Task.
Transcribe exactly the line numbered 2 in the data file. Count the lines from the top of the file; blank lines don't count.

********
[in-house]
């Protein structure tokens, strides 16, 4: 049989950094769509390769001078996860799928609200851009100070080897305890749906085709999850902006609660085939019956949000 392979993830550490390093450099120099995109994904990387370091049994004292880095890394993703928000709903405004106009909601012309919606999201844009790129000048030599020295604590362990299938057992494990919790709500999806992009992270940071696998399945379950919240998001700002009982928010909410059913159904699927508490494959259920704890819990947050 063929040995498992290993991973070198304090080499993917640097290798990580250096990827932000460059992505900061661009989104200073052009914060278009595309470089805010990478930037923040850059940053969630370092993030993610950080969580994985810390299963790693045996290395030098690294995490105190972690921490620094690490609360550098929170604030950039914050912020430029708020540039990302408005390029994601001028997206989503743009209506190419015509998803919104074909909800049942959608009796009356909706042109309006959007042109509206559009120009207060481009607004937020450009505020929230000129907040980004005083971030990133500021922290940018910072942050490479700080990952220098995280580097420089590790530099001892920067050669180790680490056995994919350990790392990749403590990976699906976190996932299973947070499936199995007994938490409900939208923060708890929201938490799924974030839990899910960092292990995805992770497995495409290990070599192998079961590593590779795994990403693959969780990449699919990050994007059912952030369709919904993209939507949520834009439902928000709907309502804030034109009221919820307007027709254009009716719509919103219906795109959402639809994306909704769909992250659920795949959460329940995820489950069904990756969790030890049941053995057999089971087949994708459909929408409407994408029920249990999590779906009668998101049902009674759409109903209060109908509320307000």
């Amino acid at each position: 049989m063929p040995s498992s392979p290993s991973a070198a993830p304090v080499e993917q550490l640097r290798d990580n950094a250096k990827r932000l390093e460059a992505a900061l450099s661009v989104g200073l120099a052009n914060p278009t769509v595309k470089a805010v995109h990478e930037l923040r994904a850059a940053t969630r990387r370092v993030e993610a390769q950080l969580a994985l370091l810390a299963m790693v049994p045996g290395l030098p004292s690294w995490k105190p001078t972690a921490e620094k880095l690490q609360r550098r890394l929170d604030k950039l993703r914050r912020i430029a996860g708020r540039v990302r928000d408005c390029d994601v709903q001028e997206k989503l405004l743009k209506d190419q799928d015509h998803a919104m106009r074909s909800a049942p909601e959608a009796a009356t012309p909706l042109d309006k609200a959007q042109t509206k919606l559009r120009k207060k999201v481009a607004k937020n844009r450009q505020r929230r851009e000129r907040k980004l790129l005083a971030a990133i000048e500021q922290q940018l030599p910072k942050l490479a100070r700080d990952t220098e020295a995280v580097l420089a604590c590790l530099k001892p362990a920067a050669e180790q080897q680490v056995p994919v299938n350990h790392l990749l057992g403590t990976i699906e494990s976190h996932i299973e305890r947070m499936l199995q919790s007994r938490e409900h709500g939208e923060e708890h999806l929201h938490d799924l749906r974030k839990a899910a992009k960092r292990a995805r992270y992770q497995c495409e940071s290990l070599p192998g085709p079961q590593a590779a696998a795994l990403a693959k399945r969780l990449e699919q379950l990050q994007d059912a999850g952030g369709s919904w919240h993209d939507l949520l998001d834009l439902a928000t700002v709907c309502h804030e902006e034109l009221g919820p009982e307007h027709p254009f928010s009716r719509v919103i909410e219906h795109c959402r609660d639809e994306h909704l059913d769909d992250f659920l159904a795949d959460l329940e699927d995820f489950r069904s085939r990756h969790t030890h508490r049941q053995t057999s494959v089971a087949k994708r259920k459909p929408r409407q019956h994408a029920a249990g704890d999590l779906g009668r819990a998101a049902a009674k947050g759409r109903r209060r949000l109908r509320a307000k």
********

């Protein structure tokens, strides 16, 4: 049989950094769509390769001078996860799928609200851009100070080897305890749906085709999850902006609660085939019956949000 392979993830550490390093450099120099995109994904990387370091049994004292880095890394993703928000709903405004106009909601012309919606999201844009790129000048030599020295604590362990299938057992494990919790709500999806992009992270940071696998399945379950919240998001700002009982928010909410059913159904699927508490494959259920704890819990947050 063929040995498992290993991973070198304090080499993917640097290798990580250096990827932000460059992505900061661009989104200073052009914060278009595309470089805010990478930037923040850059940053969630370092993030993610950080969580994985810390299963790693045996290395030098690294995490105190972690921490620094690490609360550098929170604030950039914050912020430029708020540039990302408005390029994601001028997206989503743009209506190419015509998803919104074909909800049942959608009796009356909706042109309006959007042109509206559009120009207060481009607004937020450009505020929230000129907040980004005083971030990133500021922290940018910072942050490479700080990952220098995280580097420089590790530099001892920067050669180790680490056995994919350990790392990749403590990976699906976190996932299973947070499936199995007994938490409900939208923060708890929201938490799924974030839990899910960092292990995805992770497995495409290990070599192998079961590593590779795994990403693959969780990449699919990050994007059912952030369709919904993209939507949520834009439902928000709907309502804030034109009221919820307007027709254009009716719509919103219906795109959402639809994306909704769909992250659920795949959460329940995820489950069904990756969790030890049941053995057999089971087949994708459909929408409407994408029920249990999590779906009668998101049902009674759409109903209060109908509320307000």